All photos courtesy of Atlas and Boots.

The English novelist Graham Greene once wrote, “Sometimes it is more difficult to make a scene than to die.” His words ran through my mind after I agreed to take a cycling trip through Myanmar (also known as Burma): I pictured myself falling off the bike, hysterically demanding a break, and, finally, bursting into tears of exhaustion.

Histrionics aside, I was initially reluctant to book the trip because I was convinced I’d be the weakest cyclist in the group. After all, I only learned to ride at the age of 28, on a second-hand bike in an East London park. In the ensuing years, I practiced only periodically — and fell off frequently, most recently in a tumble that led to one hospital visit, two black eyes, and three unsightly scars. So I was reluctant to book a 13-day cycling tour of Myanmar when it was first pitched by my partner, Peter. I agreed on the condition that he’d be with me every pedal along the way. Ultimately, he wasn’t, but we’ll come to that later.

We arrived in Yangon on a blazing February morning, and were relieved to find that the rest of our fellow-cyclists-to-be were normal people, not the would-be Olympians I had imagined. Helping ease my anxiety farther was the fact that some, like me, had been brought along by their zealous partners.

But then we convened for our first day of cycling, and my anxious nerves returned. I pulled on my gloves with purpose, hoping they would lend me an air of gravitas, and asked Peter to adjust the size on my helmet — surreptitiously, so the rest of the group wouldn’t see that I didn’t know how.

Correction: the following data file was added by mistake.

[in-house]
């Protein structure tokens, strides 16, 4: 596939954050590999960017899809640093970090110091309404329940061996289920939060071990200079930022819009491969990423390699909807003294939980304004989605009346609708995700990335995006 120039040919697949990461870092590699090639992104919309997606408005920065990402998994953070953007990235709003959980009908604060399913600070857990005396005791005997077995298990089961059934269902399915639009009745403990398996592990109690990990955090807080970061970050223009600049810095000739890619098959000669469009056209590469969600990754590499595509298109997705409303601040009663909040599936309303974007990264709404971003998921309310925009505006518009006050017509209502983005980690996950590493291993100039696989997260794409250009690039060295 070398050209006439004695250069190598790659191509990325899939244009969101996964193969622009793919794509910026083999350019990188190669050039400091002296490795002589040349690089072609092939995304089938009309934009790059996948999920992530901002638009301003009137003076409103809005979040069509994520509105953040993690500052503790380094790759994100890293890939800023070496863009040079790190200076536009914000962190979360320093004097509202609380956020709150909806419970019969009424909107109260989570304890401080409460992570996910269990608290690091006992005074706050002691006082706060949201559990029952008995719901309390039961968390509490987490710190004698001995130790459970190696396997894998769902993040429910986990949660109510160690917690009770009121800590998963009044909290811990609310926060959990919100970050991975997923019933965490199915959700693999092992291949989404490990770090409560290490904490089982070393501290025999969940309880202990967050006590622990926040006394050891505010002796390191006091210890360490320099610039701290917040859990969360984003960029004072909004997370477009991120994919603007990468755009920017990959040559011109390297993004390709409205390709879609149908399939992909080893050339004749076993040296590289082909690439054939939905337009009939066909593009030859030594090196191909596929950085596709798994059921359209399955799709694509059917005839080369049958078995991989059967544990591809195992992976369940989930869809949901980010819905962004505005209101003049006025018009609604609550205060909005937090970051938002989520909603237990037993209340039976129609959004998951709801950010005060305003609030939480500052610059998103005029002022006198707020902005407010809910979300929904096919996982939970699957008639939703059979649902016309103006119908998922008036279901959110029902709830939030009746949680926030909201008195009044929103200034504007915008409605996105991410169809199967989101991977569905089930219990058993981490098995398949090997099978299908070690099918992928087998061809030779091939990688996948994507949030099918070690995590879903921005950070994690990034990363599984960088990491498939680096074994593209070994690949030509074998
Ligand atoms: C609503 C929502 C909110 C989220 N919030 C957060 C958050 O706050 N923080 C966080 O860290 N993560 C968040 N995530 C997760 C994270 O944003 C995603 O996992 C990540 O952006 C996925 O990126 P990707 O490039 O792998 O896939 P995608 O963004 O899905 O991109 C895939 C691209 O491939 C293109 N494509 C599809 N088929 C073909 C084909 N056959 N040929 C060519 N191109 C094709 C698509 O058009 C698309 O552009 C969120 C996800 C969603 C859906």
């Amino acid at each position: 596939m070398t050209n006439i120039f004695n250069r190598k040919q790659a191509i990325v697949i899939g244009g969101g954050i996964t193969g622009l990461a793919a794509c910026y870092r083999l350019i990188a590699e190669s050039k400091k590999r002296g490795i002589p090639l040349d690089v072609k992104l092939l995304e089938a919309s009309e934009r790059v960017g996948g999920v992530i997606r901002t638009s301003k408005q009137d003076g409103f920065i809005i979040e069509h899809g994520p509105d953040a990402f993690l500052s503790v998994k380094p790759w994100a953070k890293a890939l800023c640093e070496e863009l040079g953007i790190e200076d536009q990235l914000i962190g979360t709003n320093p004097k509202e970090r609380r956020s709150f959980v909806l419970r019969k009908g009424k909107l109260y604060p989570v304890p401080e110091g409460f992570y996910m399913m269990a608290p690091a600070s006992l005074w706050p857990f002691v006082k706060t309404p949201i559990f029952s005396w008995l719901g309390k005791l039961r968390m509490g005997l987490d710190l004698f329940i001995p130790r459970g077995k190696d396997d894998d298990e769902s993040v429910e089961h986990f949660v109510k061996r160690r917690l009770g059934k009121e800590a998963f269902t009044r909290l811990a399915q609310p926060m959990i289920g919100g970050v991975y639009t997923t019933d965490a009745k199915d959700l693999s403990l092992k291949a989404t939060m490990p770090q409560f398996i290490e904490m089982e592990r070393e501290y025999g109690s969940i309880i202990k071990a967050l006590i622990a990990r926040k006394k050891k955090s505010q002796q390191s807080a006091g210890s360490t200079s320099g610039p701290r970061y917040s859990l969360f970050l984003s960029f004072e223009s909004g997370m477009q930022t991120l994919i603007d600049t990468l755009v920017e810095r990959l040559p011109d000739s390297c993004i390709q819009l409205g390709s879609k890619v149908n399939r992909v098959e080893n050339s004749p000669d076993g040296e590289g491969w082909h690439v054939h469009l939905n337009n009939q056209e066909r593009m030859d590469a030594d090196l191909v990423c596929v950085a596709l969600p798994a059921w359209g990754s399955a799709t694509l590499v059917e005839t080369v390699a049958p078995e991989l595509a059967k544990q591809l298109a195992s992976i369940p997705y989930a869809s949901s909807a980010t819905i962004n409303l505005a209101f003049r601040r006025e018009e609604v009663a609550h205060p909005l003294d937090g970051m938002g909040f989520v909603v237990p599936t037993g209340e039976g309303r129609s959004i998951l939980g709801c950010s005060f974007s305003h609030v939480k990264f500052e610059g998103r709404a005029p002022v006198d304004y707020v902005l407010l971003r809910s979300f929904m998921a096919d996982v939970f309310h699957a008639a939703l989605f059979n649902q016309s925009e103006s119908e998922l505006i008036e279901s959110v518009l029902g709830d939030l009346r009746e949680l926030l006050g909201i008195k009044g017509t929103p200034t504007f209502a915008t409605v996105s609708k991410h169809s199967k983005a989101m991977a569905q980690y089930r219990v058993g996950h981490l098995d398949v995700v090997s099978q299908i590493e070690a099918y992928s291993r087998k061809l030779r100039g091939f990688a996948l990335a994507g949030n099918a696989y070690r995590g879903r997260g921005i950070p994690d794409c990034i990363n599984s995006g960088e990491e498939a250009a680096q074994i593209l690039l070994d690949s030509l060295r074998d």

Kia nervously readies for a ride.
Kia nervously readies for a ride.

Soon after we set off, I fell behind, just as I’d expected. I didn’t mind straying behind the pack until I had to dismount and walk up the first big hill. Soon after, I did the same at the second one. Chit, our guide who was taking up the rear, cycled to my side and encouraged me to experiment with my gears — something I’ve historically avoided for fear of losing balance. With his advice, I adjusted my settings and finished that first ride without further incident. After 30km (19 mi) in the saddle, we arrived at Inle Lake, sweaty but satisfied.

Meandering through water lilies and hyacinths on Inle Lake.
Meandering through water lilies and hyacinths on Inle Lake.

We headed to Pindaya the next day. With confidence built from the day before, I had a chance to enjoy the pretty hilltop views and even shout mingalaba! (hello) to a curious local or two, who beamed and returned the greeting. It struck me that seeing the country on street level was so much better than by vehicle, since there are no such exchanges on a 4x4 or bus.